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Permission to be Pragmatic

We, as humans, have a tendency to overcomplicate things, and Lord knows life is complicated enough these days. It feels like the world’s a swirling tidepool of theories and opinions, protests and counterprotests. It’s difficult to make a move without second-guessing if it’s going to offend someone or cause some kind of backlash because it may not be politically aligned with the issue of the day.

One of the rules a wise mentor of ours lives by is to ‘do the very best you can today, and when you know better, you’ll do better’. This advice doesn’t excuse a half-hearted attempt today because there’s always tomorrow. What it does, is encourage you to make the best decision you possibly can based on what you know today, and if circumstances change, reassess and redirect if warranted. But in the meantime, don’t beat yourself up or second guess yourself into paralysis. Do what’s practical and makes sense at the time.

Merriam Webster defines pragmatism as “a reasonable and logical way of doing things or thinking about problems that is based on dealing with specific situations instead of ideas or theories”. In other words, figuring out what’s practical rather than getting hung up on theory or abstract principles. It’s a rational approach to problem-solving because it’s about solutions that work in practice, rather than being ideal in theory.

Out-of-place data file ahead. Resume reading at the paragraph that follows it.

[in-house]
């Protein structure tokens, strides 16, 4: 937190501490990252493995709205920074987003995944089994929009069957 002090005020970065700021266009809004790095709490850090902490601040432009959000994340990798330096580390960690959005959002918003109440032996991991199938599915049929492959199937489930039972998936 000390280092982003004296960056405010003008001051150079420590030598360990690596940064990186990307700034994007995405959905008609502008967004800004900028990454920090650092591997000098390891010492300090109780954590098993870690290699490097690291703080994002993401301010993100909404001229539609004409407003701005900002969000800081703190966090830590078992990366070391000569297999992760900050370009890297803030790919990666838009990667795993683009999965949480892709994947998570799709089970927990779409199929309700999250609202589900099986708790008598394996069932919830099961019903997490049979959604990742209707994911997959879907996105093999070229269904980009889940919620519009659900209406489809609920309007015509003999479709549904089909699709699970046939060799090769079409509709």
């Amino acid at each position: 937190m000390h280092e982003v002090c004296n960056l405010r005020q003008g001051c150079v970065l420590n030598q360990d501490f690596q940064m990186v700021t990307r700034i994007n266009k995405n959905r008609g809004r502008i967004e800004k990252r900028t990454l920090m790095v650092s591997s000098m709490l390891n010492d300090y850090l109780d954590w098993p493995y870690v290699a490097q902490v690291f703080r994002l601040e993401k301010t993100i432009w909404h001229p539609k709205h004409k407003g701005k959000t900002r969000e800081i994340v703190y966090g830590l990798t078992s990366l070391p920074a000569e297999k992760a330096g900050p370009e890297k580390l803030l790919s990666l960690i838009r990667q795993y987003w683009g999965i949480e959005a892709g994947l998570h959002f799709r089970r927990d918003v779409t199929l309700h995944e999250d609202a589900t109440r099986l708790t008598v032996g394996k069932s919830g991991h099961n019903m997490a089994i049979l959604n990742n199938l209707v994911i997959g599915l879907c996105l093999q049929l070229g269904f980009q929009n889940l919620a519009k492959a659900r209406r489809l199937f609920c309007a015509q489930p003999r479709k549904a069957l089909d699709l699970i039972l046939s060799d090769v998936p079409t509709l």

1. Pragmatic people focus on getting things done by viewing the entire picture, including the roadblocks, in order to get to the end result. They’re practical and results-oriented. Trying to operate based on theory alone (however compelling it may be) can often overlook the challenges of the real everyday world.

2. A pragmatic leader's top priority is to figure out how their team is going to get things done. They have a straightforward approach and don’t allow emotions to distract them. But they do pay attention to the grey areas because those can offer hints as to what may lie ahead.

3. Progress, not perfection. They also understand that sometimes you have to give a little in order to get a little, so they’re willing to compromise to achieve their desired outcome.

4. Pragmatists are committed to doing the best for everyone concerned and solving problems in a sensible way that suits the conditions that exist at the time. They don’t get distracted by an ideal world or philosophy that may never come to pass.

The world needs a balance between those who are pragmatic and those who are visionary. It’s important to dream, strive, and grow. Where things get muddled up is when one comes at the expense of the other.

And it feels like that’s exactly what we’re seeing play out around us at all levels of our society, political and otherwise- the desire for a perceived ideal without much thought about what’s practical, and most importantly what’s in the best interest of all involved.

In our humble opinion, a little more pragmatism would go a long way.

“What matters is what works.”– Tony Blair


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